Growing up fundamentalist, forgiveness was an indispensable part of Christian life. Embedded in the gospel was the narrative of God’s forgiveness of our sins, and our subsequent reflection of God’s grace through our own forgiveness of others. ‘Forgive us, as we also forgive others,’ Jesus taught us to pray.
There is depth and spiritual wisdom in the call to forgive that lead to powerful stories of healing, reconciliation from individual and family discord to large scale social/political schisms.
A fundamentalist enforcement of forgiveness can lead to lasting harm, in ways that I have personally experienced as a child in conservative evangelical culture. We have a responsibility to unpack those nuances so we can break those patterns for the next generation.
Because the narrative of forgiveness as a spiritual mandate was so strong, the push to forgive at the moment of incursion was almost always immediate. If a child was hurt, or even abused, they were compelled to forgive. The prize of superhuman, or godly, response of forgiveness was pursued at the expense of human emotions like anger, bitterness, resentment, pain and grief. This is a violent erasure of a child’s right to feel their feelings.
A child can feel angry, especially if someone has harmed them. They can cry their tears and shout their words and stomp their feet. They are small but human, and deserve to take up space with all of their hearts, minds, and bodies.
Fundamentalist forgiveness also came without any boundaries. “Susie, do you forgive Johnny for hitting you? Great! Now go along and play nicely, okay?” Forgiveness meant forgetfulness, and the victim is expected to go back to life before the harm. Forgiveness often meant the victim not only should not pursue revenge or demand reparations, but they were the ones responsible for making nice with the perpetrator. A hierarchical system tends to protect the powerful at the expense of the powerless. We see this when child sex assault survivors speak up but are not believed because the reputation of the pastor, or whatever other men in high social standing, was worth preserving in spite of grave injustice.
In the event a child refuses to extend forgiveness, bless her beautiful rebellious heart, she is then painted as the evil-doer, never mind that she was the victim to begin with. The refusal to forgive is more harshly dealt with than the initial abuse perpetrated to warrant the necessity of forgiveness.
As a result of this form of fundie (faux) forgiveness, the child has no way of knowing other people bear their similar pain, because they too have been silenced, and carry the wounds of their assault in alienation.
If this is forgiveness, do not ask your child to forgive, because you are heaping suffering upon suffering.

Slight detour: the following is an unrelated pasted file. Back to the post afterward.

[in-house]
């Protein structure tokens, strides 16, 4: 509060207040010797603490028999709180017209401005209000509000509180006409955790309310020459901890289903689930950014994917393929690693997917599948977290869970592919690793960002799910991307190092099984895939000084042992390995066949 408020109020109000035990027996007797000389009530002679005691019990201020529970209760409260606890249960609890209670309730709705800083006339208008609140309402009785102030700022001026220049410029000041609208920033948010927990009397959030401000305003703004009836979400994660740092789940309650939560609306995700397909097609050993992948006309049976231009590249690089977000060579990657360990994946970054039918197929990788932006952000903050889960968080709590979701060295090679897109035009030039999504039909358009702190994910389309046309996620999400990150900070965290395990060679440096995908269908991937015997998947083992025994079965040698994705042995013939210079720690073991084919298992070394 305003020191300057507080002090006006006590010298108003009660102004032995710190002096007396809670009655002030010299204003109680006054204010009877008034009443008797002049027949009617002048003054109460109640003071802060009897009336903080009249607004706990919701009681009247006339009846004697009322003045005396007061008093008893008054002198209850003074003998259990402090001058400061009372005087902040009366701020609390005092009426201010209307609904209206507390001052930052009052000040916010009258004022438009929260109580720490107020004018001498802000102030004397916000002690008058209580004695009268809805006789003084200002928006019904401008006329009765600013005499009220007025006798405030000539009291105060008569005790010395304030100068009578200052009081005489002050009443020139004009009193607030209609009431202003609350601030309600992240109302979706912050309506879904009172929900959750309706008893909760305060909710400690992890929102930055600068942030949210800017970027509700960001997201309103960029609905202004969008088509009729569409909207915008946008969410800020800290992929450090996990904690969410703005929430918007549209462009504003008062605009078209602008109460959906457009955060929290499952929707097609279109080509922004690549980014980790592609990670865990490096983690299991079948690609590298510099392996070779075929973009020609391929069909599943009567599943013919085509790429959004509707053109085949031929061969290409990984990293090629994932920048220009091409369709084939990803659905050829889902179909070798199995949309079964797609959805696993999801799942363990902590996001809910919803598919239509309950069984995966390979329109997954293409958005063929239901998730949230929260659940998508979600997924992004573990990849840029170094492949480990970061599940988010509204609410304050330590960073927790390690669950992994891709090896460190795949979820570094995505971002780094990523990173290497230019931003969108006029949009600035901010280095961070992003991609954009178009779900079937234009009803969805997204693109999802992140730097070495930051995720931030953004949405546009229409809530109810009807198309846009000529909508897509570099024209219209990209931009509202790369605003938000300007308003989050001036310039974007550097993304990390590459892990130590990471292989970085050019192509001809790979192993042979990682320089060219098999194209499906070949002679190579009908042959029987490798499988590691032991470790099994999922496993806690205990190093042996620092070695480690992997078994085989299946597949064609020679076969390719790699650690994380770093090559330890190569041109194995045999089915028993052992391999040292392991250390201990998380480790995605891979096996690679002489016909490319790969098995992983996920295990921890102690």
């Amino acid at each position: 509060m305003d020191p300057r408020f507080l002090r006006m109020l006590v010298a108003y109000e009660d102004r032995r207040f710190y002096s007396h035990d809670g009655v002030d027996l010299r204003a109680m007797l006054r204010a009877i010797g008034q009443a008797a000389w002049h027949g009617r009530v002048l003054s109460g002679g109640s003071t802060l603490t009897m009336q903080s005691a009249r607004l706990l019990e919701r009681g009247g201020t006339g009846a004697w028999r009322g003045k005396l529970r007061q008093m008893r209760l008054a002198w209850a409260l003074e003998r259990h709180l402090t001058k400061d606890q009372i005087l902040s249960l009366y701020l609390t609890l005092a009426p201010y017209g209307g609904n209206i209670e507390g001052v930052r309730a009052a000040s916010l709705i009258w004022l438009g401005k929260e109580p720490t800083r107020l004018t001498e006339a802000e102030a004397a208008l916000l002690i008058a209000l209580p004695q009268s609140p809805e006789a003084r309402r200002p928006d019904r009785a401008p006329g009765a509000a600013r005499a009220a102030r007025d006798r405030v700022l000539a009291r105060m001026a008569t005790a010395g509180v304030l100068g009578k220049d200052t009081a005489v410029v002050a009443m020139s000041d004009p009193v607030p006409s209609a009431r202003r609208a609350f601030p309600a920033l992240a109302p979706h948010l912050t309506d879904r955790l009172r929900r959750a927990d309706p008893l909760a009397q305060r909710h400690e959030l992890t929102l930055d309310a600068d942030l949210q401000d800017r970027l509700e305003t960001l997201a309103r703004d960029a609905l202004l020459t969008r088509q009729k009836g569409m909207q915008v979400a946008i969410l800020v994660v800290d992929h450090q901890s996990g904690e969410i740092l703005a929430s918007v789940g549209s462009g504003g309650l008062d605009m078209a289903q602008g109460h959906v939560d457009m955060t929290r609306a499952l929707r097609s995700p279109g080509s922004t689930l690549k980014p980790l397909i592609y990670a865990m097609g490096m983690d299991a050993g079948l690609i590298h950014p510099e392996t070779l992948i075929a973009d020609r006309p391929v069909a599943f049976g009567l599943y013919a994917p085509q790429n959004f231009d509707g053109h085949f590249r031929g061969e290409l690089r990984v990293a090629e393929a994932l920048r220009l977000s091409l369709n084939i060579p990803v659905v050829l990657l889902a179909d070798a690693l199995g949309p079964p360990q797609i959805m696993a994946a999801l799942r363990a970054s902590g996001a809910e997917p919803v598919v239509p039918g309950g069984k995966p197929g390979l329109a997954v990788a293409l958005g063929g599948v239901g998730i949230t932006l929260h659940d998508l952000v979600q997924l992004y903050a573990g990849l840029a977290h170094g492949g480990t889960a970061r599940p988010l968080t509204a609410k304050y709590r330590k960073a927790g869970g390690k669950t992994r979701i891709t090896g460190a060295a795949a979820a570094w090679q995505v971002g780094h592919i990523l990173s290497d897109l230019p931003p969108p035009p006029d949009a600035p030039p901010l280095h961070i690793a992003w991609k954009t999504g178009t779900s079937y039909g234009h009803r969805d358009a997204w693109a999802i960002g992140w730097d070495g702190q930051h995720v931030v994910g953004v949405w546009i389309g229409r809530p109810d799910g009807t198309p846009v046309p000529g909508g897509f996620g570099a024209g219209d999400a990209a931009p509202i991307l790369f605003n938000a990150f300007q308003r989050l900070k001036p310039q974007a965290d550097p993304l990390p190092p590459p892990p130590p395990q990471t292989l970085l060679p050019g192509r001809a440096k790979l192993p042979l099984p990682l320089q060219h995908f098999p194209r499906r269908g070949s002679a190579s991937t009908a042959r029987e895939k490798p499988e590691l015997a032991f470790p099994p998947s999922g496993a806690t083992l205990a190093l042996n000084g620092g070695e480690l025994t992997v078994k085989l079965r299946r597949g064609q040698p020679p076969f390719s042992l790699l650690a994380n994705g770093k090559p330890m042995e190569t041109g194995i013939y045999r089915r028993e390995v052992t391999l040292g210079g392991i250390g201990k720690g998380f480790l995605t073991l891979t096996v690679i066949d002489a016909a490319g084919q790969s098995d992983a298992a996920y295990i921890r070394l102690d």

Instead, forgiveness must be child-centered. The goal is to relieve and release the child of her emotional burden. It is not for the benefit of the perpetrator, it is not to conform to community expectations, and it is certainly not a requirement to earn God’s favor.
God’s love extends to all, even to the person who goes to his grave carrying bitter resentment—forgiveness is not the passport to get into God’s country.
In this way, we are not in a hurry to get a child to forgive, but we can create space and time for the child to fully understand the extent of her pain, and to work through her feelings of anger. Depending on the extent of damage, this may take the child into adulthood before she can acknowledge what was done with matured cognitive processes. This should not matter. A child’s wholeness is her journey to travel on her timeline.
The human impulse to take revenge is strong. I suppose it is our evolving tribal instincts, but a child who wants to hit back because she has been hit is normal and human. But I believe the strategy to end cycles of hate and abuse is not by demanding forgiveness and manufacturing peaceful solutions, but to validate the suffering endured by the victim and to offer an even more compelling vision than revenge.
“Susie, Johnny hurt you, tell me how you feel? You can take your time and decide whether to forgive him. If you feel hurt again, that’s okay. If you feel like you’ve forgiven him but want to take it back, that’s okay too! And listen, you never have to play with Johnny again if you don’t want to. Let’s go play something else. Look at those beautiful fields of flowers, and those fun swimming holes – we can have fun together over there.”
I just think genuine forgiveness can only come from a child when they are safely frolicking in a field of flowers, on their way to living their adventure.
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